When Lies and Half-Truths erode Trust between Partners

This article first appeared in Managing Partner Magazine in April 2013 and is reproduced with their permission.

In my Ark Special Report “Tackling Partner Underperformance in Law Firms” I attempted to define underperformance in terms of the failure to meet the firm’s standards of performance or behaviour.  It is always difficult to judge when a partner’s performance has become so repeatedly sub-standard that he or she should be asked to leave the firm; what is even trickier is to decide when to get rid of partners and senior staff who exhibit destructive behaviour or who have demonstrated dishonesty and lack of integrity.  Even in the most corporate of legal service organisations, the spirit of partnership still exists to promote relationships of the utmost good faith, and failure to meet the firm’s ethical standards must surely lead to irretrievable breakdown between the parties.

Within the question of internal ethics, the subject of lying is not one that is often written about and yet taxes the brain and the conscience of most managing partners.  The problem can quickly erode trust – after all, if a partner lies to another partner, it raises the fear that the partner may also lie to others including clients.

The first and most obvious starting point is to make it clear that if there is anybody now alive on this planet who would claim never to have lied, please get in touch!  Unfortunately, we are all tempted to lie.  A study about five years ago of 50 employees by the University of Central Lancashire revealed that about one-third of the respondents admitted to deception in the workplace, with 15% saying they had actually lied.

An obvious first step when faced with an allegation of lying is to establish why the partner lied.  An academic study (now twenty years old) concluded that stress and distress caused by role conflict commonly leads to lying.  The paper listed four types of role conflict – conflict between a person’s internal standards or values and the expected role behaviour, conflict between the time, resources or capabilities of the person lying and that person’s role, conflict between various roles for the same person causing incompatible behaviours and conflicting expectations and organisational demands in the form of incompatible policies.

The simple step of understanding the reason for lying may sometimes help to excuse and resolve an isolated incident, particularly with a low-stakes lie.  However, repeated behaviour or lies told when the stakes are high very often undermine the relationship to an intolerable extent and the difficult question is to define the line in the sand, to cross which must inevitably mean a parting of the ways.  The depth of dishonesty also needs to be addressed. There is a distinction which is frequently drawn between a lie and a statement that is not strictly untrue but creates a misleading impression.  In 1796 Edmund Burke famously allowed the now frequently used ‘economy with the truth” laxity.  He wrote: “Falsehood and delusion are allowed in no case whatsoever: But, as in the exercise of all the virtues, there is an economy of truth.”  Between partners, however, such laxity is inappropriate. My definition of a lie between partners includes therefore statements made with an intention to mislead.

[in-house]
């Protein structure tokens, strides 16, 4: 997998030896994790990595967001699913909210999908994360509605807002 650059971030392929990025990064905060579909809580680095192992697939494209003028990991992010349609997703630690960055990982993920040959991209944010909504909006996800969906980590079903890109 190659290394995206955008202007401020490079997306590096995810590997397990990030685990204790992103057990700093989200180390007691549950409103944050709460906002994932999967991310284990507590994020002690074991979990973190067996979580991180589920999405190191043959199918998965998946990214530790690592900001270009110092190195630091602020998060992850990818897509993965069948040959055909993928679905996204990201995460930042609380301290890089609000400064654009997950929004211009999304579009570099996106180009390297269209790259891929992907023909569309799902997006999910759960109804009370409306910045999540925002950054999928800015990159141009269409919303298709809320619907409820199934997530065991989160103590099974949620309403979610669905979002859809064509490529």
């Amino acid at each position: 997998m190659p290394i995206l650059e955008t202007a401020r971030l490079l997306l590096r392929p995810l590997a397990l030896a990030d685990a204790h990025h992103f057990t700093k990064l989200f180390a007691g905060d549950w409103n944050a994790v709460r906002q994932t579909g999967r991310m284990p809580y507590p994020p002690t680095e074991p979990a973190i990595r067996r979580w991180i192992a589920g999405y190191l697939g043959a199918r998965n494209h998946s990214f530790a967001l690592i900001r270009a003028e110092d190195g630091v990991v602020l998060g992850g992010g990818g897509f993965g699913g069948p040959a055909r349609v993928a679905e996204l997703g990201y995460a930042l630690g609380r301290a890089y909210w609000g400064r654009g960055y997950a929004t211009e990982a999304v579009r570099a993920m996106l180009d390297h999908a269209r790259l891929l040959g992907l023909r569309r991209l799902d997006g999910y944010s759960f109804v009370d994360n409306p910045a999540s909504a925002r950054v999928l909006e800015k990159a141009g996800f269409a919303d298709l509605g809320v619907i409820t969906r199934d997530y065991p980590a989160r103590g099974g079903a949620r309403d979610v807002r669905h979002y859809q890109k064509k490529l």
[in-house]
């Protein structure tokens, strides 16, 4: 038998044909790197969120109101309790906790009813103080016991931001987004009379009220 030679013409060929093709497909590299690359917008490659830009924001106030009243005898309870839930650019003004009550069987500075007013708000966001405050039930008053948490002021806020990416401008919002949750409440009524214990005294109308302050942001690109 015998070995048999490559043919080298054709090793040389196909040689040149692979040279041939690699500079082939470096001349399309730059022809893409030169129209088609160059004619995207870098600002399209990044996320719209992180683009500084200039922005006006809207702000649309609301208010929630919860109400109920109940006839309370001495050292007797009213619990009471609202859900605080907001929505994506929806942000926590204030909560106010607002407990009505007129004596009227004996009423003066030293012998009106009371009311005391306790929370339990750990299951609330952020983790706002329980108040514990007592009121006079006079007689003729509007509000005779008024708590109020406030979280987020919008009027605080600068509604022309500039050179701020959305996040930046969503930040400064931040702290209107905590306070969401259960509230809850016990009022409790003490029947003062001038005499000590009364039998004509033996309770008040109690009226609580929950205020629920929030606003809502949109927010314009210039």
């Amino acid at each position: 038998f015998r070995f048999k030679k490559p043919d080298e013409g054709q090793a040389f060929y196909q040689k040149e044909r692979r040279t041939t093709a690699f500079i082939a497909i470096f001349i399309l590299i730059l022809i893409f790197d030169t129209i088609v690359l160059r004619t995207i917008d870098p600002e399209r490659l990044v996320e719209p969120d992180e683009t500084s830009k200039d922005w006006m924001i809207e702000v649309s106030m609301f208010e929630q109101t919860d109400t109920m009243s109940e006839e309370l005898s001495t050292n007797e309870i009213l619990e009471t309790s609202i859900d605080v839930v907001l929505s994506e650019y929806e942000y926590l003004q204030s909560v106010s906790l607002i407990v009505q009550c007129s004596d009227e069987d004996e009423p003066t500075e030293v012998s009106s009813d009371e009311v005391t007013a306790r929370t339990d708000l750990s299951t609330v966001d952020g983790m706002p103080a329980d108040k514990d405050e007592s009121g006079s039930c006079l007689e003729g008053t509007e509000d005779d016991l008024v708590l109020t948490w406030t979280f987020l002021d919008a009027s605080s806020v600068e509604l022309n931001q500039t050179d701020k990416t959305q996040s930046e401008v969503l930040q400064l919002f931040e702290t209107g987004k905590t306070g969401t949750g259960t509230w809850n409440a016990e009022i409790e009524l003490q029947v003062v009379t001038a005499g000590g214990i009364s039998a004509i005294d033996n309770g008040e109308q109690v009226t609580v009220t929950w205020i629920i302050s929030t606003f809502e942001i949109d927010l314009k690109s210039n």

In order to be able to take action, every firm has to define its own standards but I offer three tests, any one of which are indications of  a complete breakdown of trust and confidence which ought to lead to a parting of the ways.

The first test is one of scale.  Small lies may be relatively harmless but a big lie – even a single unrepeated one – about an issue of real importance to the firm may prove impossible to forgive.  The second test goes to frequency.  If the individual has lied on more than one occasion about the same issue or different issues, or has become an inveterate liar, the situation may be difficult to retrieve.  The third test is the extent of the audience to the untruth.  Whilst a lie by one partner to another individual may affect the relationship between those two, the relationship with the whole firm may remain unaffected.  Where however, the lie has been widely broadcast to partners or staff (or, what is worse, to clients and external parties) the effects can be profound, not least because in such a case the behaviour is perceived to be reflective of the whole firm and not just the partner concerned.

I go back to the relationship of utmost good faith that ought to exist between partners.  This relationship in my view leads inexorably to the imposition of extremely high standards of behaviour between partners and renders big lies, frequent untruths and widely disseminated dishonest statements unacceptable.  Even where the dishonest partner is senior, powerful or highly productive, most firms find from bitter experience that a breakdown of trust and good faith between partners carries an insidious and long term negative consequence which accordingly needs to be dealt with at an early stage.